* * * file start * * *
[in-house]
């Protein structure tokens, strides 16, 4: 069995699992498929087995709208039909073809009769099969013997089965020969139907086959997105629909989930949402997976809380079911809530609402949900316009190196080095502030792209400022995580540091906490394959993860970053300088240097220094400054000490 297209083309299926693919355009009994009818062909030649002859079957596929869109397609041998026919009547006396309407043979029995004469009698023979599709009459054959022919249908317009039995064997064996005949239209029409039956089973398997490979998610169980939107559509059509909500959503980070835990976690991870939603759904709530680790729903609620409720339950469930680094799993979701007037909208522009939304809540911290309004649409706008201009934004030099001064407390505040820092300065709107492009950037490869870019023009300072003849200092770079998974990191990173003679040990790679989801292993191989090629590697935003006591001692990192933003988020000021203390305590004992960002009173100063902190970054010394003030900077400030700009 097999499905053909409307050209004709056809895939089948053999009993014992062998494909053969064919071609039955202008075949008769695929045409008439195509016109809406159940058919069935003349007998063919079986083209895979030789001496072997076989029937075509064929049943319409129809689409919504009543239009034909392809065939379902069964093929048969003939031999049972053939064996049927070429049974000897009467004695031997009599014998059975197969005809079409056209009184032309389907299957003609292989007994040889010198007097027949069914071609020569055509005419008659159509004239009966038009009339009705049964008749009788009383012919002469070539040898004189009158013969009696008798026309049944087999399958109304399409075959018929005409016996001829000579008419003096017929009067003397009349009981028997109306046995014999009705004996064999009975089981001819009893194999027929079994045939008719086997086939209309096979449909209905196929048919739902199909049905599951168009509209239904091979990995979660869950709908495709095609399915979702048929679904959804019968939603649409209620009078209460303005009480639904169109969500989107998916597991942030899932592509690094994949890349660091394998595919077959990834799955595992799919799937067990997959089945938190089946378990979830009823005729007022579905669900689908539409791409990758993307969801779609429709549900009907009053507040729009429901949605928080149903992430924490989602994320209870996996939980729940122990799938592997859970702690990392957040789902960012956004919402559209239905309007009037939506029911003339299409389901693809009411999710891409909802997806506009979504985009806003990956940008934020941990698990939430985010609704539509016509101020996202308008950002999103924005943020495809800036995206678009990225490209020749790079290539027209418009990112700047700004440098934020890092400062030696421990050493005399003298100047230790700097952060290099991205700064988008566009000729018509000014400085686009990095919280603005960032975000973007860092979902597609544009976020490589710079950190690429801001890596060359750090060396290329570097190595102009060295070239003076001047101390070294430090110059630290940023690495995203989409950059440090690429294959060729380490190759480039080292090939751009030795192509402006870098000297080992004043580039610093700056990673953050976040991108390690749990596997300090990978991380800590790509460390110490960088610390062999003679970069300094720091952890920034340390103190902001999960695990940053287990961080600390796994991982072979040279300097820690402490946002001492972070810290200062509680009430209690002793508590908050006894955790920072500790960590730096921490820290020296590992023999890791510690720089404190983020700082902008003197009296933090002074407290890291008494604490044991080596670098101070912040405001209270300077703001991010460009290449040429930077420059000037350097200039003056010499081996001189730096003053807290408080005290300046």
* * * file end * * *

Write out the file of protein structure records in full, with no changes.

[in-house]
């Protein structure tokens, strides 16, 4: 069995699992498929087995709208039909073809009769099969013997089965020969139907086959997105629909989930949402997976809380079911809530609402949900316009190196080095502030792209400022995580540091906490394959993860970053300088240097220094400054000490 297209083309299926693919355009009994009818062909030649002859079957596929869109397609041998026919009547006396309407043979029995004469009698023979599709009459054959022919249908317009039995064997064996005949239209029409039956089973398997490979998610169980939107559509059509909500959503980070835990976690991870939603759904709530680790729903609620409720339950469930680094799993979701007037909208522009939304809540911290309004649409706008201009934004030099001064407390505040820092300065709107492009950037490869870019023009300072003849200092770079998974990191990173003679040990790679989801292993191989090629590697935003006591001692990192933003988020000021203390305590004992960002009173100063902190970054010394003030900077400030700009 097999499905053909409307050209004709056809895939089948053999009993014992062998494909053969064919071609039955202008075949008769695929045409008439195509016109809406159940058919069935003349007998063919079986083209895979030789001496072997076989029937075509064929049943319409129809689409919504009543239009034909392809065939379902069964093929048969003939031999049972053939064996049927070429049974000897009467004695031997009599014998059975197969005809079409056209009184032309389907299957003609292989007994040889010198007097027949069914071609020569055509005419008659159509004239009966038009009339009705049964008749009788009383012919002469070539040898004189009158013969009696008798026309049944087999399958109304399409075959018929005409016996001829000579008419003096017929009067003397009349009981028997109306046995014999009705004996064999009975089981001819009893194999027929079994045939008719086997086939209309096979449909209905196929048919739902199909049905599951168009509209239904091979990995979660869950709908495709095609399915979702048929679904959804019968939603649409209620009078209460303005009480639904169109969500989107998916597991942030899932592509690094994949890349660091394998595919077959990834799955595992799919799937067990997959089945938190089946378990979830009823005729007022579905669900689908539409791409990758993307969801779609429709549900009907009053507040729009429901949605928080149903992430924490989602994320209870996996939980729940122990799938592997859970702690990392957040789902960012956004919402559209239905309007009037939506029911003339299409389901693809009411999710891409909802997806506009979504985009806003990956940008934020941990698990939430985010609704539509016509101020996202308008950002999103924005943020495809800036995206678009990225490209020749790079290539027209418009990112700047700004440098934020890092400062030696421990050493005399003298100047230790700097952060290099991205700064988008566009000729018509000014400085686009990095919280603005960032975000973007860092979902597609544009976020490589710079950190690429801001890596060359750090060396290329570097190595102009060295070239003076001047101390070294430090110059630290940023690495995203989409950059440090690429294959060729380490190759480039080292090939751009030795192509402006870098000297080992004043580039610093700056990673953050976040991108390690749990596997300090990978991380800590790509460390110490960088610390062999003679970069300094720091952890920034340390103190902001999960695990940053287990961080600390796994991982072979040279300097820690402490946002001492972070810290200062509680009430209690002793508590908050006894955790920072500790960590730096921490820290020296590992023999890791510690720089404190983020700082902008003197009296933090002074407290890291008494604490044991080596670098101070912040405001209270300077703001991010460009290449040429930077420059000037350097200039003056010499081996001189730096003053807290408080005290300046």